Synthesis of new shogaol analogues as NRF2 activators and evaluation of their anti-inflammatory activity, modes of action and metabolic stability

Kit-Kay Mak, Zhang Shiming, Raghavendra Sakirolla, Madhu Katyayani Balijepalli, Albena T. Dinkova-Kostova, Ola Epemolu, Zulkefeli Mohd, Mallikarjuna Rao Pichika

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Abstract

6-shogaol is a natural and the most potent bioactive vanilloid in dried Zingiber officinale rhizomes. Many scientific studies have reported the diverse biological activities of 6-shogaol. However, the major drawback of 6-shogaol is its instability at room temperature. We synthesised new shogaol thiophene compounds (STCs) by replacing the pentyl group in the sidechain with thiophene derivatives. The STCs were tested for their nuclear factor erythroid 2-related factor 2 (NRF2) activation ability in murine hepatoma cells (Hepa1c1c-7) by determining their NAD(P)H quinone oxidoreductase 1 (NQO1) inducing ability and expression of NRF2-associated antioxidant genes. The anti-inflammatory activity of STCs was determined in Escherichia coli lipopolysaccharide (LPSEc)-stimulated NR2-proficient and -silenced mouse microglial cells (BV-2) by measuring the inflammatory markers, cytokines, and mediators. The modes of action (interacting with the Kelch domain of KEAP1, covalent bonding with cysteines of KEAP1, and inhibition of GSK-3β enzyme activity) of NRF2 activation by STCs were determined using commercially available kits. The in vitro metabolic stability of the STCs in liver microsomes (humans, rats, and mice) was also investigated. The molecular docking and molecular dynamics studies were conducted to identify the binding poses, stability, and molecular interactions of the STCs in the binding pockets of Kelch and BTB domains of KEAP1 and GSK-3β enzyme. The new STCs were synthesised in good yields of > 85%, with a purity of about 95%, using a novel synthesis method by employing a reusable proline-proline dipeptide catalyst. The STCs are more potent than 6-shogaol in activating NRF2 and reducing inflammation. The nature of substituents on thiophene has a profound influence on the bioactivity of the STCs. Phenylthiophene STC (STC5) is the most potent, while thiophenes containing electron-withdrawing groups showed weaker bioactivity. The bioactivity of 6-shogaol is in the micromolar range, whereas STC5 showed bioactivity in the sub micromolar range. The STCs showed anti-inflammatory effects via NRF2-dependent and NRF2-independent mechanisms. The STCs improved NRF2 activity through multiple (KEAP1-independent and -dependent) mechanisms. The STCs showed decreased reactivity with thiols than 6-shogaol and thus may possess fewer side-effects than 6-shogaol. The STCs were more metabolically stable than 6-shogaol.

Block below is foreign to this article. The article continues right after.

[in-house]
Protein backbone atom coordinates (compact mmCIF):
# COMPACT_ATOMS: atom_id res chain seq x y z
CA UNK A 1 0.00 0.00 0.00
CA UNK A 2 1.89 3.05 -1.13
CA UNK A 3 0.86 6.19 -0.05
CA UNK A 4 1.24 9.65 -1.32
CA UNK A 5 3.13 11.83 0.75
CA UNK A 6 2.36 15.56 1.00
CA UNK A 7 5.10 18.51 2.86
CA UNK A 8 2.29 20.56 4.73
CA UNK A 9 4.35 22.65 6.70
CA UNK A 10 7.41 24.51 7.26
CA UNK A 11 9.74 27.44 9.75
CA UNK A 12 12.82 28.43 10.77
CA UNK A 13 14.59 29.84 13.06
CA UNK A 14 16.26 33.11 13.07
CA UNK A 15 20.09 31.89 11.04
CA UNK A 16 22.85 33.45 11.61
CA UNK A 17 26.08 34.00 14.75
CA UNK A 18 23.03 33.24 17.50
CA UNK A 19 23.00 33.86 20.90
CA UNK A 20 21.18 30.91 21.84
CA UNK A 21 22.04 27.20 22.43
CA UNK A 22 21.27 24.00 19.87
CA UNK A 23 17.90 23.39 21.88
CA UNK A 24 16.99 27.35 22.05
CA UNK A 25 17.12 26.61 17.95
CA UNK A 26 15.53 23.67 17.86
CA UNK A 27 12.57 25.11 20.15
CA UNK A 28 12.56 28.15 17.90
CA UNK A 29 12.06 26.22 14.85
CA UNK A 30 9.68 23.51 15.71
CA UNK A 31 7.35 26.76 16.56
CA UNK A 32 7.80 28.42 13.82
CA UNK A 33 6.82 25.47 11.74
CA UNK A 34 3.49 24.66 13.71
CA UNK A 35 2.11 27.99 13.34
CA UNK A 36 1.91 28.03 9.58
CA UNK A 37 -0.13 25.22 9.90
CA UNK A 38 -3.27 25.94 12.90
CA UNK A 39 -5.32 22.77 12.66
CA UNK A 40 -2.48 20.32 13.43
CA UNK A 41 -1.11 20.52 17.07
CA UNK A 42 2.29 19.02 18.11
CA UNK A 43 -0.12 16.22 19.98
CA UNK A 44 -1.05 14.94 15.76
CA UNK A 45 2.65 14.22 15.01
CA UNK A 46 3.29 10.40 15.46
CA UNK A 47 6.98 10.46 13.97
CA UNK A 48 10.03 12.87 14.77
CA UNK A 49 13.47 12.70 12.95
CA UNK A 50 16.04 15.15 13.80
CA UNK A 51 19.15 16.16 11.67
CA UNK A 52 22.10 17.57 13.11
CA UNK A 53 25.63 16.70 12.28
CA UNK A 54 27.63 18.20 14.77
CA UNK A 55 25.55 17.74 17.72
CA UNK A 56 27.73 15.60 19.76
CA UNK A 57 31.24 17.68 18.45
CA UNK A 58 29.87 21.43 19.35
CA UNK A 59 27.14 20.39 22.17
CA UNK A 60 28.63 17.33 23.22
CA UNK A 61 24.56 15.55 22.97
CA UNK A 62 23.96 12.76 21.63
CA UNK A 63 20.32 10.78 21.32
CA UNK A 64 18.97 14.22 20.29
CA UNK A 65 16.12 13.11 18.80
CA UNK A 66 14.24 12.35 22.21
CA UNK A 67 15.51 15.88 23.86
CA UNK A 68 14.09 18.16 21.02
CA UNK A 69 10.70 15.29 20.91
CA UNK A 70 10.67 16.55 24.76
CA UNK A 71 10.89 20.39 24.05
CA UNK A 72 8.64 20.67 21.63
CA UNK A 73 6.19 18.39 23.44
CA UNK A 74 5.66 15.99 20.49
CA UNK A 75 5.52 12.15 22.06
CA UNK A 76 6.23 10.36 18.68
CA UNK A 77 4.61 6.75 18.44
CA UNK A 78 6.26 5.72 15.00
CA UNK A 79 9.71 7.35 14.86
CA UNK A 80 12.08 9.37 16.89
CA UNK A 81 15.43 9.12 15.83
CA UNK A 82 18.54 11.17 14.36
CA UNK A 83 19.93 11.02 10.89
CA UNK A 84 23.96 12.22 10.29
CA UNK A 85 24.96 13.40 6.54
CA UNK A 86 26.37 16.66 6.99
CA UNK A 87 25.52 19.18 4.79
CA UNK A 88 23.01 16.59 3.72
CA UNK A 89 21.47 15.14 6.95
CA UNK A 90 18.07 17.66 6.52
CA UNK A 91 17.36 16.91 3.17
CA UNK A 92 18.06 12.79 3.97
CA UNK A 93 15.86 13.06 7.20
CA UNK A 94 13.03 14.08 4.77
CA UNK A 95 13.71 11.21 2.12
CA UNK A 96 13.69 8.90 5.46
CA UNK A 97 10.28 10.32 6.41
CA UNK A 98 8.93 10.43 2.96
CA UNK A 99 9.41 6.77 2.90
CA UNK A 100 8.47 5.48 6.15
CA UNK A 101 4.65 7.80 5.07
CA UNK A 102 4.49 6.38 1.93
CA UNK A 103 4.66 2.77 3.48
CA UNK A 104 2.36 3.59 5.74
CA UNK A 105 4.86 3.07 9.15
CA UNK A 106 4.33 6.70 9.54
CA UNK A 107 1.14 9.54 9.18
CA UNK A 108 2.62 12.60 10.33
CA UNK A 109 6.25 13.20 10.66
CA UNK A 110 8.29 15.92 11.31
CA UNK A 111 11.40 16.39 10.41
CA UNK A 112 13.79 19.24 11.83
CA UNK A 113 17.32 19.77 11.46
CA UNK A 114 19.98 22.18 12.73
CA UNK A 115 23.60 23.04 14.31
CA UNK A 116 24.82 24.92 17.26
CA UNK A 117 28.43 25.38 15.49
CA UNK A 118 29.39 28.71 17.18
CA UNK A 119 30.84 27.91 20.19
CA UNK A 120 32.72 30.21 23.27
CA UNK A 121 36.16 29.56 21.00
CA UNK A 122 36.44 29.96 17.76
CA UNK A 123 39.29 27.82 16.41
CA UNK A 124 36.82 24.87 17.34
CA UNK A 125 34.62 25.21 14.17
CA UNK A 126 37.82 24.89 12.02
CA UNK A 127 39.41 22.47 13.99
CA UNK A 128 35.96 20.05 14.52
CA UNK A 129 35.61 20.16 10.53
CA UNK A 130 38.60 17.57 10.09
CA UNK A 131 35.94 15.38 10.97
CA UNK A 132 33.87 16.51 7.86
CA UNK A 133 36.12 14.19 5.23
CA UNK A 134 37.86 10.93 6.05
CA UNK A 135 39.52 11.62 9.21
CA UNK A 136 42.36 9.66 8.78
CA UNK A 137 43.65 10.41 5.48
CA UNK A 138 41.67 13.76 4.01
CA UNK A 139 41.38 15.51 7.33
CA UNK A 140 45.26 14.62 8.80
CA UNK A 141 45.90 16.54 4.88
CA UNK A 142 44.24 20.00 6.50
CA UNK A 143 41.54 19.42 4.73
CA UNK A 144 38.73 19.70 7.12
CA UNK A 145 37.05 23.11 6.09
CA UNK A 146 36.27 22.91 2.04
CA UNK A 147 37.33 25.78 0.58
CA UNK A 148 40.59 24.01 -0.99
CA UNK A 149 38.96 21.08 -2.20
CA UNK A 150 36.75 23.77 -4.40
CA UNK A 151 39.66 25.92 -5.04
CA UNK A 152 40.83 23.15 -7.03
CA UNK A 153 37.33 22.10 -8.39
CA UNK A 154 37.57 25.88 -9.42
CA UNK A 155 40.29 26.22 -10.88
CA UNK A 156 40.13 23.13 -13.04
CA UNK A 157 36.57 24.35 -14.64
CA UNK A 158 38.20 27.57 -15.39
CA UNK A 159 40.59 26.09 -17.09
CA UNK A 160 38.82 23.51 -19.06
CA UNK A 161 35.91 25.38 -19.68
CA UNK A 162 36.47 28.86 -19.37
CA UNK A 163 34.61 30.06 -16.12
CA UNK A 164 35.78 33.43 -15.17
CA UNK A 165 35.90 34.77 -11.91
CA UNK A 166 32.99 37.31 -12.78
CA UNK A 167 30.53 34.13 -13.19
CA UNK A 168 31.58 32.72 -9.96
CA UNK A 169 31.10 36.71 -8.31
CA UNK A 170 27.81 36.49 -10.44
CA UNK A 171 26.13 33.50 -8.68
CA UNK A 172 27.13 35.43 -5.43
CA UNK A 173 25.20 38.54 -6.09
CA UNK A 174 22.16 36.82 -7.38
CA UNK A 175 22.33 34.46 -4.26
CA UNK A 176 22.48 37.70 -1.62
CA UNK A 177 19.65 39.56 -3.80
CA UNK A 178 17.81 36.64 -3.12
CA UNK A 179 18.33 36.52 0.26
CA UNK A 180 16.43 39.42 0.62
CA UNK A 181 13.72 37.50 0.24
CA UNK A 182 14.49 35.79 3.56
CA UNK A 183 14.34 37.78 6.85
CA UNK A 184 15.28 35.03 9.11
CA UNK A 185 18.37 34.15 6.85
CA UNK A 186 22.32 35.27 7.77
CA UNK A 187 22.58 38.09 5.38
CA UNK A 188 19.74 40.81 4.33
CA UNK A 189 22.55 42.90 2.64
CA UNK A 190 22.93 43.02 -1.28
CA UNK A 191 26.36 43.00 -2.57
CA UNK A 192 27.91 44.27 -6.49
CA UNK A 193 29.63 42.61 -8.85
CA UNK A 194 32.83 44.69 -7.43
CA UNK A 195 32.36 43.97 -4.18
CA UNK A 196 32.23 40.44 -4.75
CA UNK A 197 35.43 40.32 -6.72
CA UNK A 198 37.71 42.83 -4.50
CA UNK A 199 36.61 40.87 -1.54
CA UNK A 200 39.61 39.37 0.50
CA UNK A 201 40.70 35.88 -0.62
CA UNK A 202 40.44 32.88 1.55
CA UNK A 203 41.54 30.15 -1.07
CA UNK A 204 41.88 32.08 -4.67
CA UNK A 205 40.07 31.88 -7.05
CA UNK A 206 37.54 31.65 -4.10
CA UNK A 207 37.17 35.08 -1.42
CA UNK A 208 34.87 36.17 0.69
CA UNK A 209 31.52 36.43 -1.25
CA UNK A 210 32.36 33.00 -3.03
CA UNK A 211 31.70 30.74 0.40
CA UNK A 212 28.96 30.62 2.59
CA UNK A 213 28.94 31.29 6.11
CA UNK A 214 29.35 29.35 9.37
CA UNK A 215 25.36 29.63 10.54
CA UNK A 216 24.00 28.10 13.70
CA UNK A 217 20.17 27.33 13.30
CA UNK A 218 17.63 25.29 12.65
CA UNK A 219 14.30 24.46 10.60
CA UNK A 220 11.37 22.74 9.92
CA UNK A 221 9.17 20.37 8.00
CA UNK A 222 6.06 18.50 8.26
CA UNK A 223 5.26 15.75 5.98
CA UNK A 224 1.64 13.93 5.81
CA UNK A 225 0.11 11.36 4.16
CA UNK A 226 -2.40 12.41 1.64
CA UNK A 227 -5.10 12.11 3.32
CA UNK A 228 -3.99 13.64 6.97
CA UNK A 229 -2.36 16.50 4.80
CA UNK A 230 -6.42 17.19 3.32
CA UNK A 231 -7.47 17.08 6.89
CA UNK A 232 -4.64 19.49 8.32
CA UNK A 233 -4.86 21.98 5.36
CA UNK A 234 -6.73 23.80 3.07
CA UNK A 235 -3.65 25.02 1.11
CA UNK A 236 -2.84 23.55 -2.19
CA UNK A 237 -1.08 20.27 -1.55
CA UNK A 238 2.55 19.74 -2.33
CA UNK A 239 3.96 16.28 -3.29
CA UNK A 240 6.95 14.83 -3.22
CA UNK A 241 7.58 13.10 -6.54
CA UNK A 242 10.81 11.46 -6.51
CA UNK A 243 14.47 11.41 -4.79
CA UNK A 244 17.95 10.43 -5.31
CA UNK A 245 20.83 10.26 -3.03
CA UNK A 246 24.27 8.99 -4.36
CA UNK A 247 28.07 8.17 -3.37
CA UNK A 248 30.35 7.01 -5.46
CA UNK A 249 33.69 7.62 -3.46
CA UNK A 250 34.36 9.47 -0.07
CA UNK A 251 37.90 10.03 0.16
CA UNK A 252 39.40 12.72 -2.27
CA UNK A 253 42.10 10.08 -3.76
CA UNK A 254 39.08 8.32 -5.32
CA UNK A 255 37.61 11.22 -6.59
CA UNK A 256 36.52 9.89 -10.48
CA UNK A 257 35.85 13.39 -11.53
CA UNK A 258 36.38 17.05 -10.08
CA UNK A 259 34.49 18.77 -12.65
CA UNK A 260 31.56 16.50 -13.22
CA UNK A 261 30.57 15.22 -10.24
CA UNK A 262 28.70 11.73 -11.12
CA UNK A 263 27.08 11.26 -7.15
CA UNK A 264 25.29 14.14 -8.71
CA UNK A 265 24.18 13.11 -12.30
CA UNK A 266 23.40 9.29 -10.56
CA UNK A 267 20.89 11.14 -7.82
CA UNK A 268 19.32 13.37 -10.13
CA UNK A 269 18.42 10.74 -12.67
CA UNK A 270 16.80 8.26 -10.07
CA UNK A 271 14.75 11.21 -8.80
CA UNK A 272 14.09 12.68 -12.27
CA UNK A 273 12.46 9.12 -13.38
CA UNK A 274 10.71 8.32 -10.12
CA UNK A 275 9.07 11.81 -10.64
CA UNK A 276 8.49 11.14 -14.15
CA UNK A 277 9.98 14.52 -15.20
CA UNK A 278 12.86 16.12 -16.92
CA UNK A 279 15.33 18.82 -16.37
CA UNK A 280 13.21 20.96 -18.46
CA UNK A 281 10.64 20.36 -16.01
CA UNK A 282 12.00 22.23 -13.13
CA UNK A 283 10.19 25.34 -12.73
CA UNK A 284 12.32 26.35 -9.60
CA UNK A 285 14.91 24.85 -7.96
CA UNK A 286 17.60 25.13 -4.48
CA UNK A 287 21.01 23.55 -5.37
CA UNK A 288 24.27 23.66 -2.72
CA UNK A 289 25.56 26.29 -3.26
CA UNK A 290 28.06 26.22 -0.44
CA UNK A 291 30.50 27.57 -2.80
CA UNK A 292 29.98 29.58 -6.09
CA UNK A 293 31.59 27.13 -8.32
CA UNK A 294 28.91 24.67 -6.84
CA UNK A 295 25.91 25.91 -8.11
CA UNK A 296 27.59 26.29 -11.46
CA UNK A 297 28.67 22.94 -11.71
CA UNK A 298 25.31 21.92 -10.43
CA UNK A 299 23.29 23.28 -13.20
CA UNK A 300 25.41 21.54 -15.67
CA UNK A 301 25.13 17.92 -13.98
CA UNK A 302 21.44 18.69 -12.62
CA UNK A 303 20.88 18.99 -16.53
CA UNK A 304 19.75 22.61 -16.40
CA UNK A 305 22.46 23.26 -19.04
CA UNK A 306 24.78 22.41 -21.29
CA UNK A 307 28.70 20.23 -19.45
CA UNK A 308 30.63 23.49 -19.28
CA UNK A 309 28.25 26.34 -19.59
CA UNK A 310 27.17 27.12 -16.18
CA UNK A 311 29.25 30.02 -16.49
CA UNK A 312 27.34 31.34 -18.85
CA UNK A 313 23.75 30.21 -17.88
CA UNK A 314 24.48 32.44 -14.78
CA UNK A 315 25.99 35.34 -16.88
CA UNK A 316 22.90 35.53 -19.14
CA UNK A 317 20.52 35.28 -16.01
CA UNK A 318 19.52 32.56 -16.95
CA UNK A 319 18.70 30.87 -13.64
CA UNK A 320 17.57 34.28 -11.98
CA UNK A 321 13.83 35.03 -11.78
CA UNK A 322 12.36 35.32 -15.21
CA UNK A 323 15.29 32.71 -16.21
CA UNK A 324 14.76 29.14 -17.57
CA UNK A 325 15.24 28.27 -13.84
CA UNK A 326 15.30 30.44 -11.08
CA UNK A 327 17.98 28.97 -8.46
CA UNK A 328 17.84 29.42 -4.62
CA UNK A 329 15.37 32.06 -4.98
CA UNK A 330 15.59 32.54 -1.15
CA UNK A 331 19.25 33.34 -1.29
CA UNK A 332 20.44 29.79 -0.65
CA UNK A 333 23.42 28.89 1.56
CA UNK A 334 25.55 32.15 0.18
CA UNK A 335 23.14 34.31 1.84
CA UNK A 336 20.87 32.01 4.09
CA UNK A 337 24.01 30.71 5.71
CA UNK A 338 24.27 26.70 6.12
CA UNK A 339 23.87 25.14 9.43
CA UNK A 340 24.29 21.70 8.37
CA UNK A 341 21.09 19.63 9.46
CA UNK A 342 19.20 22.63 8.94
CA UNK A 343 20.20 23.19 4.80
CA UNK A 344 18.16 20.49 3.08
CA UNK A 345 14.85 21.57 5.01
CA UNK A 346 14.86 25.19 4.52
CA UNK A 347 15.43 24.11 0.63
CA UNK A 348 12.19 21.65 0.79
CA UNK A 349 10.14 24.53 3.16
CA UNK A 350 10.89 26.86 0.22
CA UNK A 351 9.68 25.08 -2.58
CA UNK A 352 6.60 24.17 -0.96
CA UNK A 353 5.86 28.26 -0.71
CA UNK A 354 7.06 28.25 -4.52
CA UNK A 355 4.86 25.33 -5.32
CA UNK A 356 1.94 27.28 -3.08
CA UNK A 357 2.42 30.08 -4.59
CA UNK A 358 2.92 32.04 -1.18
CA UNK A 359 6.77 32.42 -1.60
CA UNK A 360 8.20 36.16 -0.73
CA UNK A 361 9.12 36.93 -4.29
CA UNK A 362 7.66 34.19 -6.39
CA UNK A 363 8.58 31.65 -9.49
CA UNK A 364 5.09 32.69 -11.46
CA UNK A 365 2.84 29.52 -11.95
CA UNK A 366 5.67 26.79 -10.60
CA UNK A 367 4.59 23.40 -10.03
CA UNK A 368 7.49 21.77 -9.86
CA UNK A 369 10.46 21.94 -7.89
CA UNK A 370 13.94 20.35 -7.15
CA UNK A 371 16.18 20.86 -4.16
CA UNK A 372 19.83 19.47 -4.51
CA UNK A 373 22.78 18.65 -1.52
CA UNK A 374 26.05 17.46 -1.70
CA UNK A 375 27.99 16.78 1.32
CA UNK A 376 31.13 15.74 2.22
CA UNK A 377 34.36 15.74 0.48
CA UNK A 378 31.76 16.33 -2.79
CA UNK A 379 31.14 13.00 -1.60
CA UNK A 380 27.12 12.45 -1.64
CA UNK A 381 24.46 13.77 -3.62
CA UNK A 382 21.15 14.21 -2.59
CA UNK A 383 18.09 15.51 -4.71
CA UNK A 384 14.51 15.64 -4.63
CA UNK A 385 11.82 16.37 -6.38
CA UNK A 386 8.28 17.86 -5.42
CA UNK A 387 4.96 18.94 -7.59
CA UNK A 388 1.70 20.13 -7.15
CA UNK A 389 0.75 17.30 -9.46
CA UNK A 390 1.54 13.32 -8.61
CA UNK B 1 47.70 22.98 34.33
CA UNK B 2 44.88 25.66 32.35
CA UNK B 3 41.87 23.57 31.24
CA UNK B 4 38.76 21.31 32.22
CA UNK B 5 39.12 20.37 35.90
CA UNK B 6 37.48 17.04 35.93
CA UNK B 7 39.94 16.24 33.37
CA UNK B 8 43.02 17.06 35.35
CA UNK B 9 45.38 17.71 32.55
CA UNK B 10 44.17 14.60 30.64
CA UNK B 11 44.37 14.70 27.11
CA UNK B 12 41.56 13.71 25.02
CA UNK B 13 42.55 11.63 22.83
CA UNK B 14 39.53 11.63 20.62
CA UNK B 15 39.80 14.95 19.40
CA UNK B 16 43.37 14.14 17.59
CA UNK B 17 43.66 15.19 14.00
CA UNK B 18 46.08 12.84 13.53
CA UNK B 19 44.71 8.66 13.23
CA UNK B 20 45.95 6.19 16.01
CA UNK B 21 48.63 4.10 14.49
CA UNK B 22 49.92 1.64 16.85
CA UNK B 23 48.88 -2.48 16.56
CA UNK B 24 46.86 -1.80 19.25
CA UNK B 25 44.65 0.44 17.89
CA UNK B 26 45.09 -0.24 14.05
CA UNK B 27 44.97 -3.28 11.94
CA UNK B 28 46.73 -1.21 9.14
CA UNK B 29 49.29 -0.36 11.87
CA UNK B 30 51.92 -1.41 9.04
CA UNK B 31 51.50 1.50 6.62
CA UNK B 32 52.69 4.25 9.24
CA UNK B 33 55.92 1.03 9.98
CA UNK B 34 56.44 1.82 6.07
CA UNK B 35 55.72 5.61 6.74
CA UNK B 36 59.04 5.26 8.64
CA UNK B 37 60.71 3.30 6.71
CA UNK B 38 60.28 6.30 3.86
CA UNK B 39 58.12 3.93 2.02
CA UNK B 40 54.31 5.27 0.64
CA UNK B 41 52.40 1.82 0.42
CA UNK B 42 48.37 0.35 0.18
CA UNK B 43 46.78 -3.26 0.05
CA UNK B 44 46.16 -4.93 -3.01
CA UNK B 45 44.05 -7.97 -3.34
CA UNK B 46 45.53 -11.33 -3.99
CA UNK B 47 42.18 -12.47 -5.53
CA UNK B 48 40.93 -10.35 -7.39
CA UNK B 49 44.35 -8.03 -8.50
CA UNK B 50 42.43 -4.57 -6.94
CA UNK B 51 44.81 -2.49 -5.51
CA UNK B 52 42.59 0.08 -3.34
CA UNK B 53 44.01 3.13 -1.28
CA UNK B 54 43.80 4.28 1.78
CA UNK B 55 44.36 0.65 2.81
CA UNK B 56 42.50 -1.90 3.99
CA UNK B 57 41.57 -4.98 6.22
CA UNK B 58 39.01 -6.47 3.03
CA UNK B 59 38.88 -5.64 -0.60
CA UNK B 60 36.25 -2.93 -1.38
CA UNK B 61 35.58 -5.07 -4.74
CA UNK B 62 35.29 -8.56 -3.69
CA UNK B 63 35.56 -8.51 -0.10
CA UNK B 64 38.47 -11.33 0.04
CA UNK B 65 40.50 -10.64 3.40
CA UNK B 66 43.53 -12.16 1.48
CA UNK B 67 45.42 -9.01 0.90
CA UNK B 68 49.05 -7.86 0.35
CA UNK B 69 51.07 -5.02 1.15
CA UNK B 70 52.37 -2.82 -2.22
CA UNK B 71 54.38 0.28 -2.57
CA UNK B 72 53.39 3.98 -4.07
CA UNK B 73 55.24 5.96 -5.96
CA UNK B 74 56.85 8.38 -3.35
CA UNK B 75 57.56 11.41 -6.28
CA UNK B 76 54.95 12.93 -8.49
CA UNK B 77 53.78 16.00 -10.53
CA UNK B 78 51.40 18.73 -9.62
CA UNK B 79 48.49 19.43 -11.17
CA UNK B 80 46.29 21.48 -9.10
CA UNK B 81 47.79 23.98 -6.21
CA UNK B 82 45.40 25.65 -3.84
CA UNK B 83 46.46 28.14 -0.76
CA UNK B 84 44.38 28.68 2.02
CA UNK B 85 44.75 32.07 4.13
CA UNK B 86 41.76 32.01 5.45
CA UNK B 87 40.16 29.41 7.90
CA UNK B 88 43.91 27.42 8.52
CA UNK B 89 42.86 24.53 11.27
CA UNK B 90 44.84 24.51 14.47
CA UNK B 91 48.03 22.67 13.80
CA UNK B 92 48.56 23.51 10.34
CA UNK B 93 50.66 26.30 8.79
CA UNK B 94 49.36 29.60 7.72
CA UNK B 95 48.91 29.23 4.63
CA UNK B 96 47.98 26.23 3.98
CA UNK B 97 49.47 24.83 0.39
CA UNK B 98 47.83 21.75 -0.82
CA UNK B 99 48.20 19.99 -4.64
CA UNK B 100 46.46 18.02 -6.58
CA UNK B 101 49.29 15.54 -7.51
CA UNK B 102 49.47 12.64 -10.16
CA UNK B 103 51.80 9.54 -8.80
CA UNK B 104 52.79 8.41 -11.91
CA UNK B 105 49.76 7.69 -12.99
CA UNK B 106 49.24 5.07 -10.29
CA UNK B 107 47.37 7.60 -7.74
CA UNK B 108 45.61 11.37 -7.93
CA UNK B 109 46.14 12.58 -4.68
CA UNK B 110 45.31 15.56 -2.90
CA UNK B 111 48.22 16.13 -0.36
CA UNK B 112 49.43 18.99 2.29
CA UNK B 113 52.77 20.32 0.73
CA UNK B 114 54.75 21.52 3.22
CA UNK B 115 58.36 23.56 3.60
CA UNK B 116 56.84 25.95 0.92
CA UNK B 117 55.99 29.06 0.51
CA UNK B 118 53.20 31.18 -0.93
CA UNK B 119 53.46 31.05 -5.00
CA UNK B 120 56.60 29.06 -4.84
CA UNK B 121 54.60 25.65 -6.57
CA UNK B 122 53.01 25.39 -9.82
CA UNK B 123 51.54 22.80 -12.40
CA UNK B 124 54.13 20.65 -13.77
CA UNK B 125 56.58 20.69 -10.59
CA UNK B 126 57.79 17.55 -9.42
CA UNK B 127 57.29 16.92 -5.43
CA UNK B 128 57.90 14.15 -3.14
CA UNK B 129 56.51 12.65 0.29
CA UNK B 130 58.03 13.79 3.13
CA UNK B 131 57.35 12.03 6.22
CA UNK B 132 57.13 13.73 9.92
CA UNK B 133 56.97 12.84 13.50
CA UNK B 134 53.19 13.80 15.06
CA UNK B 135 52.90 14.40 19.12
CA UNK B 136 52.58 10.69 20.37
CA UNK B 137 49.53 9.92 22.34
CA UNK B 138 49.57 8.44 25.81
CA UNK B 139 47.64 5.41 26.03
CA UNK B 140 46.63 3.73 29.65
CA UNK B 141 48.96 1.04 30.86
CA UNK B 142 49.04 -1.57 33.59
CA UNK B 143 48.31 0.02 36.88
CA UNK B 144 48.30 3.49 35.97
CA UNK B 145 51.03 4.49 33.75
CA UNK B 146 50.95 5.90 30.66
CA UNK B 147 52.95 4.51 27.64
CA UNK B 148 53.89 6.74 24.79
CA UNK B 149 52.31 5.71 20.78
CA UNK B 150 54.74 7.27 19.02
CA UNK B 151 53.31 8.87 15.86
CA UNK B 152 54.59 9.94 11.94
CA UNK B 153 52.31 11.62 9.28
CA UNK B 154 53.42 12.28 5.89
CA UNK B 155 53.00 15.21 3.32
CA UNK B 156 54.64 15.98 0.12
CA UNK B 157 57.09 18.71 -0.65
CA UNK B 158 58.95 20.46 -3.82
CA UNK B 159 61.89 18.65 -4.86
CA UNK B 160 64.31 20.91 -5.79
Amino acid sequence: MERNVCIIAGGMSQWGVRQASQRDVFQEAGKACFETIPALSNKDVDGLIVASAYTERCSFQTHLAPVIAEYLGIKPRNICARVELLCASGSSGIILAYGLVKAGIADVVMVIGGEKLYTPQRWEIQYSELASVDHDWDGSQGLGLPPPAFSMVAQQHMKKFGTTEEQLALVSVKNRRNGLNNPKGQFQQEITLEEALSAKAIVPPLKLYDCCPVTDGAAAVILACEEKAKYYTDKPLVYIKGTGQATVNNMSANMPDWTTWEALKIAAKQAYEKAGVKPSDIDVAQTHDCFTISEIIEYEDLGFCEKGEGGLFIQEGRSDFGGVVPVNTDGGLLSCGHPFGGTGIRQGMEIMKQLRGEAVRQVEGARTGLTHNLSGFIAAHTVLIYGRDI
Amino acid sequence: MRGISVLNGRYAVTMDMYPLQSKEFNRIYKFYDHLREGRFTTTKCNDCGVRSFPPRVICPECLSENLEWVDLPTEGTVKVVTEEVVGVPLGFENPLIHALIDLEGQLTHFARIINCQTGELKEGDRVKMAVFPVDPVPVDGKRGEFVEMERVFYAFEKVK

Original languageEnglish
Article number475
Number of pages27
JournalAntioxidants
Volume12
Issue number2
DOIs
Publication statusPublished - 13 Feb 2023

Keywords

  • 6-shogaol
  • Zingiber officinale
  • thiophene derivatives
  • NRF2
  • anti-inflammatory activity
  • microsomal stability
  • molecular docking

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